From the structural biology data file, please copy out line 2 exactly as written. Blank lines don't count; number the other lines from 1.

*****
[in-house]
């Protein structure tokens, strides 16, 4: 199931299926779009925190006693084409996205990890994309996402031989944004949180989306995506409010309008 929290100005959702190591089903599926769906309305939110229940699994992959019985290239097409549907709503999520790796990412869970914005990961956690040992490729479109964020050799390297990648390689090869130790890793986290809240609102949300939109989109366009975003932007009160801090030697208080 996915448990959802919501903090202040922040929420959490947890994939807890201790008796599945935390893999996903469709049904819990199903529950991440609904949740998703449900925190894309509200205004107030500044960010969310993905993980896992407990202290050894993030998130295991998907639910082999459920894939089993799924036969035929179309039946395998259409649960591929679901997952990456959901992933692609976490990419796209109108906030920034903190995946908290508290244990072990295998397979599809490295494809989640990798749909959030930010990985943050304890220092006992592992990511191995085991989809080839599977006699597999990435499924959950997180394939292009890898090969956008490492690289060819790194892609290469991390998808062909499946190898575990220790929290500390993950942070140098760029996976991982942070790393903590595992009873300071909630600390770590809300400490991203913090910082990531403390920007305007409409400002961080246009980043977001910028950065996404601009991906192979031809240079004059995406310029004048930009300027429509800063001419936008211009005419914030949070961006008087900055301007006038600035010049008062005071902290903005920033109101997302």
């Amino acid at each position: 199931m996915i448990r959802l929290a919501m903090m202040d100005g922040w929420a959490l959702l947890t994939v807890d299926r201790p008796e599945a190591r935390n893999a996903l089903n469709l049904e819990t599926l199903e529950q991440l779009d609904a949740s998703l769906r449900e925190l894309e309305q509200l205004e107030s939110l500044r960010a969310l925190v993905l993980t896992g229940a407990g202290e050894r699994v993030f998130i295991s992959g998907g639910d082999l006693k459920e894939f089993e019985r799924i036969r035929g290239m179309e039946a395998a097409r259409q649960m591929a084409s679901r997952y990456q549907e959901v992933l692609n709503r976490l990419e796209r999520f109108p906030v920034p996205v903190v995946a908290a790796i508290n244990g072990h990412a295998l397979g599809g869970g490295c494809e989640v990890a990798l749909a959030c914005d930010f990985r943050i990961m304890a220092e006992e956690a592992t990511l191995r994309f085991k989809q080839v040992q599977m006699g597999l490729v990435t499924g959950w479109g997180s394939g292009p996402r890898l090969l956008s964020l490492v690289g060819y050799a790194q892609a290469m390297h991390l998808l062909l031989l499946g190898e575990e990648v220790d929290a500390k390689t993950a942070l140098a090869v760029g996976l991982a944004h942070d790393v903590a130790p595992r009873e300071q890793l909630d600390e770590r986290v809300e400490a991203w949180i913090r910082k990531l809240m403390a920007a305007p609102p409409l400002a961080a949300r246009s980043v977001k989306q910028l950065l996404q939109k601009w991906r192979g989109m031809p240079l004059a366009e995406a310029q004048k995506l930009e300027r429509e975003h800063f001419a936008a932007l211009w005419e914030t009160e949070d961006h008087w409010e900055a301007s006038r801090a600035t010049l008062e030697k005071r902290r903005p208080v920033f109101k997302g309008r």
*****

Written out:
């Protein structure tokens, strides 16, 4: 199931299926779009925190006693084409996205990890994309996402031989944004949180989306995506409010309008 929290100005959702190591089903599926769906309305939110229940699994992959019985290239097409549907709503999520790796990412869970914005990961956690040992490729479109964020050799390297990648390689090869130790890793986290809240609102949300939109989109366009975003932007009160801090030697208080 996915448990959802919501903090202040922040929420959490947890994939807890201790008796599945935390893999996903469709049904819990199903529950991440609904949740998703449900925190894309509200205004107030500044960010969310993905993980896992407990202290050894993030998130295991998907639910082999459920894939089993799924036969035929179309039946395998259409649960591929679901997952990456959901992933692609976490990419796209109108906030920034903190995946908290508290244990072990295998397979599809490295494809989640990798749909959030930010990985943050304890220092006992592992990511191995085991989809080839599977006699597999990435499924959950997180394939292009890898090969956008490492690289060819790194892609290469991390998808062909499946190898575990220790929290500390993950942070140098760029996976991982942070790393903590595992009873300071909630600390770590809300400490991203913090910082990531403390920007305007409409400002961080246009980043977001910028950065996404601009991906192979031809240079004059995406310029004048930009300027429509800063001419936008211009005419914030949070961006008087900055301007006038600035010049008062005071902290903005920033109101997302």